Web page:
Even if the state's electrical industry is opened to competition, Utah Power's market dominance may let it shape the prices people pay, according to a new report from the Public Service Commission.
And Nancy Kelly of the state's Committee of Consumer Services said that could translate into higher prices for residential and small commercial consumers."Wealth will transfer from Utah customers to (Utah Power parent company) PacifiCorp's shareholders," Kelly told members of the Legislature's Electrical Deregulation and Customer Choice Task Force on Friday.
Task force members are in their second year of trying to decide whether to let free-market forces shape the prices for some electric services. Currently, most electrical utilities operate as monopolies under strict state regulation.
The 44-page PSC report said ending that regulation could allow Utah Power to exercise "market power."
"The exercise of market power by a firm thwarts competition," the report said. "Market power enables a firm or a group of firms to raise the market price of electricity above competitive levels."
PSC Chairman Steve Mecham said PacifiCorp sells 81 percent of the electricity that is purchased in Utah, and the company owns 60 percent of the transmission lines that lead to the state's population centers.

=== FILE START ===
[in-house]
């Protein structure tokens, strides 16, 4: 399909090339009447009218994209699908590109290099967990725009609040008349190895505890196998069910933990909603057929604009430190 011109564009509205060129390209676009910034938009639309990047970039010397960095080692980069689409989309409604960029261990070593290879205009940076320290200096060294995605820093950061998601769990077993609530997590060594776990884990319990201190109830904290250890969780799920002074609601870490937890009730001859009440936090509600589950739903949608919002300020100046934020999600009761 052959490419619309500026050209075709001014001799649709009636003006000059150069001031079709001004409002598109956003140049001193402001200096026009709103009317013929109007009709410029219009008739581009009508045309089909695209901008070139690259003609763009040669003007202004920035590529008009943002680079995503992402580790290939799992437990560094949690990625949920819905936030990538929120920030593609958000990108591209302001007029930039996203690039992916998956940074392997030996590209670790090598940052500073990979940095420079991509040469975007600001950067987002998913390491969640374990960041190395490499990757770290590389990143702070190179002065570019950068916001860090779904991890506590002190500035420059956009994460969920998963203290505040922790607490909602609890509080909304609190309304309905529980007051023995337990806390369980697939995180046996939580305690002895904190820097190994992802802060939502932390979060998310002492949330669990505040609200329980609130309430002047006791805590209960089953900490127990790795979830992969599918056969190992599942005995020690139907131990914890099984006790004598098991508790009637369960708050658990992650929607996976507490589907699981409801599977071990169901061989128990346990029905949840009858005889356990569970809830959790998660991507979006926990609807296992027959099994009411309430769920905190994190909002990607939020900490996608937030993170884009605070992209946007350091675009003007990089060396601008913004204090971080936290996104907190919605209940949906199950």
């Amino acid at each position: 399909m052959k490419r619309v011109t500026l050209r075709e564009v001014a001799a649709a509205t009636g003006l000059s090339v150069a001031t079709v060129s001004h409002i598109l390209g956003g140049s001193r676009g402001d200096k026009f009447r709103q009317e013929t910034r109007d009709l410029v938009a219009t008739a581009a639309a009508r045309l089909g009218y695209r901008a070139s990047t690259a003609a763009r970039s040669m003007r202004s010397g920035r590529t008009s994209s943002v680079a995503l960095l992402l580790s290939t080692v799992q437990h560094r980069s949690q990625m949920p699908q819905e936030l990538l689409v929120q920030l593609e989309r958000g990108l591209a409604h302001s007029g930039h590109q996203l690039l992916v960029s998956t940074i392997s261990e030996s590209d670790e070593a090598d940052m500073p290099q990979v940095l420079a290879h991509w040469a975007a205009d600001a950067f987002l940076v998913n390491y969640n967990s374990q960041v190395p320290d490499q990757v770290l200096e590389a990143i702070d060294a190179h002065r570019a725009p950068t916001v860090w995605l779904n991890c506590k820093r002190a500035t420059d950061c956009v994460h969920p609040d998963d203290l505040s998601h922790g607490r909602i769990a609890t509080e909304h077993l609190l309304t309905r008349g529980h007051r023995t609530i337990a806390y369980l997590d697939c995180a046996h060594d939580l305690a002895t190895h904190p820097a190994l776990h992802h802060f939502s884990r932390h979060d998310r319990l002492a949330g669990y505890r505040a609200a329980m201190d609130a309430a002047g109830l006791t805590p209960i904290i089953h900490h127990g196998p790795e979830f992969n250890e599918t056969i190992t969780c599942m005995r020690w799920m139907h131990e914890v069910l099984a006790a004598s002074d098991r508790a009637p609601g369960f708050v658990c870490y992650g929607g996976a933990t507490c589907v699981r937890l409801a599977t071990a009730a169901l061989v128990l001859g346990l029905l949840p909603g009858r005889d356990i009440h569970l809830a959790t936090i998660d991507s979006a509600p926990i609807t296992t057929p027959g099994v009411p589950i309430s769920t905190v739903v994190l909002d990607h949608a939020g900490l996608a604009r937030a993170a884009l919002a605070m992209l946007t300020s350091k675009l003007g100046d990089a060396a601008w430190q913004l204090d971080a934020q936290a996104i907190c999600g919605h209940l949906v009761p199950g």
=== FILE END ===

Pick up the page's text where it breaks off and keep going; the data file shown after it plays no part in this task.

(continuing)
That means effective competition will depend on the ability to import electricity into the state, Mecham said. But he said PSC analysis and an LCG Consulting study paid for by Utah's Division of Public Utilities show that importing power could be difficult at times, resulting in market power for PacifiCorp.
Ken Morris, assistant manager of transmission policy and pricing for PacifiCorp, said he thinks the LCG study is based on some false assumptions.
"Their study is flawed," Morris said. "The transmission model is flawed. And any conclusions drawn from this model are suspect."
Mecham said the LCG study is based on theory and "economists' dreams." But he said he still believes legislators need to make sure they address market power issues before moving ahead with deregulation.
Rep. J. Brent Haymond, R-Springville, and a task force member, said he does not think the task force is ready to make many recommendations regarding deregulation in general.
"I think this whole problem is about as close to a Rubik's cube as you can get," Haymond said.
Rep. Judy Ann Buffmire, D-Salt Lake City, and a task force member, said she is not sure how to handle deregulation in a way that is fair to PacifiCorp, consumers and all of the other players in the debate.
"I don't feel ready to do much of anything as yet," she said.
Task force co-chairs Sen. Leonard Blackham, R-Moroni, and Rep. Beverly Evans, R-Altamont, said they will use the group's past two years of discussions as the basis for a report to the full Legislature.